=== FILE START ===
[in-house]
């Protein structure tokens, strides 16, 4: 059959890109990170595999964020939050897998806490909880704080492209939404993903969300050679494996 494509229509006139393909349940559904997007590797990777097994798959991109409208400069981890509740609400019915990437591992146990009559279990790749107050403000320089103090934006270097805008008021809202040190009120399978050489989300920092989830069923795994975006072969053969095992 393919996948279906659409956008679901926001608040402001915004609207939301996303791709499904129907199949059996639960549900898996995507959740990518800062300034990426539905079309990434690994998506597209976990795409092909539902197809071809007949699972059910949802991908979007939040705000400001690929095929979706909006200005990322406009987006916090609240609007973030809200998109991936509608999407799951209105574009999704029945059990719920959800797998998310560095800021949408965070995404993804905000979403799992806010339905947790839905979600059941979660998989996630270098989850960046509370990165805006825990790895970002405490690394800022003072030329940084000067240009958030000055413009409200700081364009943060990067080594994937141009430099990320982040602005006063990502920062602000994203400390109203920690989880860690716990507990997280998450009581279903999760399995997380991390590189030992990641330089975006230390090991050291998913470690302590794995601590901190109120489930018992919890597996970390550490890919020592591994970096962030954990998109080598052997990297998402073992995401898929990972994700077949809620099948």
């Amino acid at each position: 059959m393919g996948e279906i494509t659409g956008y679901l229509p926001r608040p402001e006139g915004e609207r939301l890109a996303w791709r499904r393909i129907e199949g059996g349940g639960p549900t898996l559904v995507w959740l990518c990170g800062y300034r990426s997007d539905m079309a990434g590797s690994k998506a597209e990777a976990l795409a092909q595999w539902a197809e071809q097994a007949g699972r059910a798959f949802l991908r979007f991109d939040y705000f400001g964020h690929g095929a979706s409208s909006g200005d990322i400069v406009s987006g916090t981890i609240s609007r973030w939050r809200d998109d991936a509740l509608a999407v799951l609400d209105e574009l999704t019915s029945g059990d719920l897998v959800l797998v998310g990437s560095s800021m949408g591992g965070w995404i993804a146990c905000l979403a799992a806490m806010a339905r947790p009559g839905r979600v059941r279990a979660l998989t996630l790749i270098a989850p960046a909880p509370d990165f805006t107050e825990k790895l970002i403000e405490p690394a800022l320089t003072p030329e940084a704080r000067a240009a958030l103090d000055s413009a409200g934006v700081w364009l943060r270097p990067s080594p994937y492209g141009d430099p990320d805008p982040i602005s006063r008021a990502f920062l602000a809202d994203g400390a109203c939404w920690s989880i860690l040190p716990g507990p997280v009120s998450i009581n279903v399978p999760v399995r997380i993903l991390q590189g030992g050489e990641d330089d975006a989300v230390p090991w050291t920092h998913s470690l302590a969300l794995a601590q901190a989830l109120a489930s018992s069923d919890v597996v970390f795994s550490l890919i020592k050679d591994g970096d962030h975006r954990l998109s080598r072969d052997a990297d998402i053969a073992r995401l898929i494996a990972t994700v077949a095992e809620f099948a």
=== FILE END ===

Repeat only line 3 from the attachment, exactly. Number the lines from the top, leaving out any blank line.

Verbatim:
């Amino acid at each position: 059959m393919g996948e279906i494509t659409g956008y679901l229509p926001r608040p402001e006139g915004e609207r939301l890109a996303w791709r499904r393909i129907e199949g059996g349940g639960p549900t898996l559904v995507w959740l990518c990170g800062y300034r990426s997007d539905m079309a990434g590797s690994k998506a597209e990777a976990l795409a092909q595999w539902a197809e071809q097994a007949g699972r059910a798959f949802l991908r979007f991109d939040y705000f400001g964020h690929g095929a979706s409208s909006g200005d990322i400069v406009s987006g916090t981890i609240s609007r973030w939050r809200d998109d991936a509740l509608a999407v799951l609400d209105e574009l999704t019915s029945g059990d719920l897998v959800l797998v998310g990437s560095s800021m949408g591992g965070w995404i993804a146990c905000l979403a799992a806490m806010a339905r947790p009559g839905r979600v059941r279990a979660l998989t996630l790749i270098a989850p960046a909880p509370d990165f805006t107050e825990k790895l970002i403000e405490p690394a800022l320089t003072p030329e940084a704080r000067a240009a958030l103090d000055s413009a409200g934006v700081w364009l943060r270097p990067s080594p994937y492209g141009d430099p990320d805008p982040i602005s006063r008021a990502f920062l602000a809202d994203g400390a109203c939404w920690s989880i860690l040190p716990g507990p997280v009120s998450i009581n279903v399978p999760v399995r997380i993903l991390q590189g030992g050489e990641d330089d975006a989300v230390p090991w050291t920092h998913s470690l302590a969300l794995a601590q901190a989830l109120a489930s018992s069923d919890v597996v970390f795994s550490l890919i020592k050679d591994g970096d962030h975006r954990l998109s080598r072969d052997a990297d998402i053969a073992r995401l898929i494996a990972t994700v077949a095992e809620f099948a």